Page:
Preparing a bowl of chicken soup for a loved one when they are sick has been common practice around the world for centuries. Today there are generations from virtually every culture swear by the benefits Chicken soup. In the United States, the dish is typically prepared with noodles, but other cultures also prepare the calming remedy their own path.
Chicken soup as a therapy can be traced back to 60 AD Pedanius Dioscorides, an army surgeon who served under the Roman Emperor Nero and whose five-volume medical encyclopedia was consulted by early healers for more than a millennium. But the origins of chicken soup go back thousands of years. to ancient China.
So, with Cold and flu season is in full swingIt’s worth asking: Is there any scientific evidence to support the idea that it helps? Or does chicken soup just serve as a sedative placebo, providing us with a psychological benefit when we become ill, without any actual therapeutic benefit?
As a qualified nutritionist and professor of dietetics and nutritionI’m well aware of the appeal of chicken soup: the warmth of the broth and the rich, savory flavors of chicken, vegetables and noodles. What gives the soup its distinctive taste is “umami” – the fifth category of taste sensations alongside sweet, salty, sour and bitter. It is often described as have a “meaty” taste.
Improved appetite, better digestion
This all makes sense because amino acids are the building blocks of proteins Amino acid glutamate is found in umami-flavored foods. However, not all umami foods are made from meat or poultry; Cheese, mushrooms, miso and soy sauce are also available.
Studies show that taste is crucial to health healing properties of chicken soup. When I see patients with upper respiratory illnesses, I notice that many of them suddenly eat less or nothing at all. Because acute illnesses trigger an inflammatory reaction may decrease your appetite. If you don’t feel like eating, you’re unlikely to get the nutrients you need, which is hardly an optimal recipe for immune health and recovery from illness.
However, there is evidence that the umami flavor in chicken soup may help increase appetite. Participants in one study said they felt hungrier after her first taste of an umami-flavored soup added by researchers.
Other studies say umami can do this too improve nutrient digestion. Once our brain senses umami through the taste receptors on our tongue, our body prepares our digestive tract to absorb protein more easily.
That can reduce gastrointestinal symptoms, which is what many people experience when the weather is bad. Although most people don’t associate upper respiratory infections with gastrointestinal symptoms, research on children has found that the flu virus has been increasing Abdominal pain, nausea, vomiting and diarrhea symptoms.
May relieve inflammation and nasal congestion
inflammation is part of the body natural reaction to injury or illness; Inflammation occurs when white blood cells migrate to the inflamed tissue to promote healing. When this inflammatory process occurs in the upper respiratory tract, it is leads to cold and flu symptomsB. a stuffy or runny nose, sneezing, coughing and thickened mucus.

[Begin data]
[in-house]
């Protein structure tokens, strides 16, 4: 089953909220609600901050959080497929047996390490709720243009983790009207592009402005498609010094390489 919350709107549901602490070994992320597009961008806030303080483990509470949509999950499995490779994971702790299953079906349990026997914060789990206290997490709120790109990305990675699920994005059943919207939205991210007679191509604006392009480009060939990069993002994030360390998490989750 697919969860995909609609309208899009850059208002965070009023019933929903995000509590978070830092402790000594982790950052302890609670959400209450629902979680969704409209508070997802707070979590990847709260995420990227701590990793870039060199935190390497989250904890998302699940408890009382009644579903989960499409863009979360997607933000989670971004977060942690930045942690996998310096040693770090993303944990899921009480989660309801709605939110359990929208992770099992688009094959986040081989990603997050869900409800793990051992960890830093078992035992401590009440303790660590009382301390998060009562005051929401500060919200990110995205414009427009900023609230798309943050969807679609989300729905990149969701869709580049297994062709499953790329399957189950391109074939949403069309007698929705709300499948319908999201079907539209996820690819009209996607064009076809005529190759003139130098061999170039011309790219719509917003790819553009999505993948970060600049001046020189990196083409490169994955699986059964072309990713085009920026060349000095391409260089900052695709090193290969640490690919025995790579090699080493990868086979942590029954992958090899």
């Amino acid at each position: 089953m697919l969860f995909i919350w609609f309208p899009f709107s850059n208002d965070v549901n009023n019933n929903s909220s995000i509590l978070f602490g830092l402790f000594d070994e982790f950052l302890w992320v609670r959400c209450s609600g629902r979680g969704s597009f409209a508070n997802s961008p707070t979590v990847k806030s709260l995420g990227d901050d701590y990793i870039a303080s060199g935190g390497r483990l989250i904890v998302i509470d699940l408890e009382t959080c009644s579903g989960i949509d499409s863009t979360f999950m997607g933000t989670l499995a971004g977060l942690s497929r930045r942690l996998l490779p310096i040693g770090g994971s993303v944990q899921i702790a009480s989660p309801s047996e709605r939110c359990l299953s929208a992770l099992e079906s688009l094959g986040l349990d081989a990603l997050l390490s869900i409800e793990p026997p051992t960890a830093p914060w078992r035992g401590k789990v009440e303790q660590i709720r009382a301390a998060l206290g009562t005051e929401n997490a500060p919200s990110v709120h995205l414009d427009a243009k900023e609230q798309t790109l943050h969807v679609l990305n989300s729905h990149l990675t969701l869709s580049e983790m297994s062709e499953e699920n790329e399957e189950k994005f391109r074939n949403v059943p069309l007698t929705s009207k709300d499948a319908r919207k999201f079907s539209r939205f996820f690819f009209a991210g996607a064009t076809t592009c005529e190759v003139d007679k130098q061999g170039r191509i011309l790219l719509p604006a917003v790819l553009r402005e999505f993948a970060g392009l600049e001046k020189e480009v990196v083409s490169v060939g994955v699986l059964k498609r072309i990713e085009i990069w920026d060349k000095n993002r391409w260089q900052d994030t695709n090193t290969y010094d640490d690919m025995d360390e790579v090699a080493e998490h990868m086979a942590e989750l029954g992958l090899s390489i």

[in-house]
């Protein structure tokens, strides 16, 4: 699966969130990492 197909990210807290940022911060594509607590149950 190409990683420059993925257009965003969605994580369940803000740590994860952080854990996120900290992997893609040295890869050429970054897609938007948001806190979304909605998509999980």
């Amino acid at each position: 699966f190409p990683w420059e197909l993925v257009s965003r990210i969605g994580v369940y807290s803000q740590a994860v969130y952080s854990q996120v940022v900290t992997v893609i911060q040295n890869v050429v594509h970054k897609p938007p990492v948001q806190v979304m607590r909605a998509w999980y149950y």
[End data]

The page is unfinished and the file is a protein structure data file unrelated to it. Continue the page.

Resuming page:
Conversely, lower white blood cell activity in the nasal passages can reduce inflammation. And interestingly, research shows that chicken soup can actually reduce the number of cases White blood cells travel to inflamed tissue. This is done by directly inhibiting the ability of Neutrophilsa type of white blood cell that travels to inflamed tissue.
To truly understand the calming and healing effects of chicken soup, it is important to consider the soup’s ingredients. Not all chicken soups are packed with nutritious healing properties. For example, highly processed canned versions of chicken soup, both with and without noodles, lack many of the antioxidants found in homemade versions. Most canned chicken soups contain almost no hearty vegetables.
The Core nutrients in homemade versions of the soup, these varieties differ from canned versions. Chicken provides the body with a complete source of protein to fight infections. Vegetables provide a wide range of vitamins, minerals and antioxidants. When prepared American-style, pasta provides an easily digestible source of carbohydrates that your body uses for energy and recovery.
Even the warmth of chicken soup can help. Drinking the liquid and inhaling the vapors increases the temperature of the nasal and respiratory tract, resulting in an increase in temperature loosens the thick mucus which is often associated with respiratory diseases. Studies show that chicken soup is more effective compared to hot water alone more effective at dissolving mucus.
The herbs and spices sometimes used in chicken soup, such as pepper and garlic, also loosens the mucus. The broth, which contains water and electrolytes, helps rehydrate.
To maximize the health benefits of chicken soup, I recommend a homemade version that can be prepared with carrots, celery, fresh garlic, herbs and spices, among other ingredients. However, if you need a more convenient option, look at the ingredient and nutritional information and choose soups with a variety of vegetables over a highly processed, nutrient-poor option.
In short, the latest scientific evidence suggests that chicken soup — while it’s not an absolute cure for colds and flu — actually helps heal them. Looks like grandma was right again.